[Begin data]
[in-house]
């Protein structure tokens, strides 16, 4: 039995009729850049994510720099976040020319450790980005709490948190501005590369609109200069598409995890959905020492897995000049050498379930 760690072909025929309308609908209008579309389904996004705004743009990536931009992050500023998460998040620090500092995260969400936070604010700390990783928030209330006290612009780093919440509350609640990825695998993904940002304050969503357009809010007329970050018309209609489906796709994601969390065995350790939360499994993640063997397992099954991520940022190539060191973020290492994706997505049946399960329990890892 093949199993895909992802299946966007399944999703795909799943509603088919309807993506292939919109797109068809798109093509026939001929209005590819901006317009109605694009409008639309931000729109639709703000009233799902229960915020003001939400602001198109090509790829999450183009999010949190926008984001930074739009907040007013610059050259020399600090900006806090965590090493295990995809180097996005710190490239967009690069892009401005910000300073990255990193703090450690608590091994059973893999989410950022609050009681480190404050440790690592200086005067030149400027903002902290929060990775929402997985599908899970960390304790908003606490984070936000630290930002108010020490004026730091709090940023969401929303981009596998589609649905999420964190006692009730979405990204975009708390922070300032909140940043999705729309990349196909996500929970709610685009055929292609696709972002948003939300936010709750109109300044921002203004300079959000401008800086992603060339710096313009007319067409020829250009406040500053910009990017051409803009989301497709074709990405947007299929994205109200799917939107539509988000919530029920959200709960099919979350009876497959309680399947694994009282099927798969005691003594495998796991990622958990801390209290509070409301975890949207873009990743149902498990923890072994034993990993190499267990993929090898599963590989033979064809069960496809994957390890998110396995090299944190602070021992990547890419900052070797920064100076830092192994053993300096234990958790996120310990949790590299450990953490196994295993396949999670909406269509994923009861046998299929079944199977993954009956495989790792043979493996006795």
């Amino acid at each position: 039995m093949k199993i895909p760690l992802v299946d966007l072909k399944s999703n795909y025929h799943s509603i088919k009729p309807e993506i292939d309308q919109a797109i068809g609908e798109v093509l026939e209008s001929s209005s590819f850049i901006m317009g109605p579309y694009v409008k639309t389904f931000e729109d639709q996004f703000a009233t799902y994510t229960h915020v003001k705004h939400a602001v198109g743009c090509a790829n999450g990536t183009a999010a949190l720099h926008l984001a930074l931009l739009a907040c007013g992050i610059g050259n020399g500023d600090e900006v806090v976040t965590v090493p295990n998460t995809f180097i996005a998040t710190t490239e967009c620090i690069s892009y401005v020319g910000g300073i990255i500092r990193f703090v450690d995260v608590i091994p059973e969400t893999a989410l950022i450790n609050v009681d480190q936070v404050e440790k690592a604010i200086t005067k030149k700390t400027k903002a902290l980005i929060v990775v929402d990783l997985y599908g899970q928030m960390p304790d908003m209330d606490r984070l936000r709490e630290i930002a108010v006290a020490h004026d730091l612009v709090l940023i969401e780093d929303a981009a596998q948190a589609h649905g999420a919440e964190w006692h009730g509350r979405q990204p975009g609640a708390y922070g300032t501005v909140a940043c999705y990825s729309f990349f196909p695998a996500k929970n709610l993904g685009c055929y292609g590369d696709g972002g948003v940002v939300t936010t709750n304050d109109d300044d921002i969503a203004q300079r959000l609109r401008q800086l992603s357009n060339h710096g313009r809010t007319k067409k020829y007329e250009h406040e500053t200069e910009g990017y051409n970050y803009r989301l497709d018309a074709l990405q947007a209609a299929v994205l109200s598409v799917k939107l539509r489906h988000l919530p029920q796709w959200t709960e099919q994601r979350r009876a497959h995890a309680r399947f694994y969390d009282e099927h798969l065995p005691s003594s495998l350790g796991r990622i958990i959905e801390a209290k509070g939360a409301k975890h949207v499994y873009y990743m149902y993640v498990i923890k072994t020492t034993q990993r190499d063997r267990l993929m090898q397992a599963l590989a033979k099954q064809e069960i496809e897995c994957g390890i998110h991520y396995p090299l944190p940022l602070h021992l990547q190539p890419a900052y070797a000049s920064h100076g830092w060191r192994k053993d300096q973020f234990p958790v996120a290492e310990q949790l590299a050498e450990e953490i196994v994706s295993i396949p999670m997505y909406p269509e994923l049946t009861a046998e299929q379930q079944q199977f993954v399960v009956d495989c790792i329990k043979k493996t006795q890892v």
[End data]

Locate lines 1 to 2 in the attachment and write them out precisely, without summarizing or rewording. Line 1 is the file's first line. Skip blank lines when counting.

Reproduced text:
[in-house]
């Protein structure tokens, strides 16, 4: 039995009729850049994510720099976040020319450790980005709490948190501005590369609109200069598409995890959905020492897995000049050498379930 760690072909025929309308609908209008579309389904996004705004743009990536931009992050500023998460998040620090500092995260969400936070604010700390990783928030209330006290612009780093919440509350609640990825695998993904940002304050969503357009809010007329970050018309209609489906796709994601969390065995350790939360499994993640063997397992099954991520940022190539060191973020290492994706997505049946399960329990890892 093949199993895909992802299946966007399944999703795909799943509603088919309807993506292939919109797109068809798109093509026939001929209005590819901006317009109605694009409008639309931000729109639709703000009233799902229960915020003001939400602001198109090509790829999450183009999010949190926008984001930074739009907040007013610059050259020399600090900006806090965590090493295990995809180097996005710190490239967009690069892009401005910000300073990255990193703090450690608590091994059973893999989410950022609050009681480190404050440790690592200086005067030149400027903002902290929060990775929402997985599908899970960390304790908003606490984070936000630290930002108010020490004026730091709090940023969401929303981009596998589609649905999420964190006692009730979405990204975009708390922070300032909140940043999705729309990349196909996500929970709610685009055929292609696709972002948003939300936010709750109109300044921002203004300079959000401008800086992603060339710096313009007319067409020829250009406040500053910009990017051409803009989301497709074709990405947007299929994205109200799917939107539509988000919530029920959200709960099919979350009876497959309680399947694994009282099927798969005691003594495998796991990622958990801390209290509070409301975890949207873009990743149902498990923890072994034993990993190499267990993929090898599963590989033979064809069960496809994957390890998110396995090299944190602070021992990547890419900052070797920064100076830092192994053993300096234990958790996120310990949790590299450990953490196994295993396949999670909406269509994923009861046998299929079944199977993954009956495989790792043979493996006795």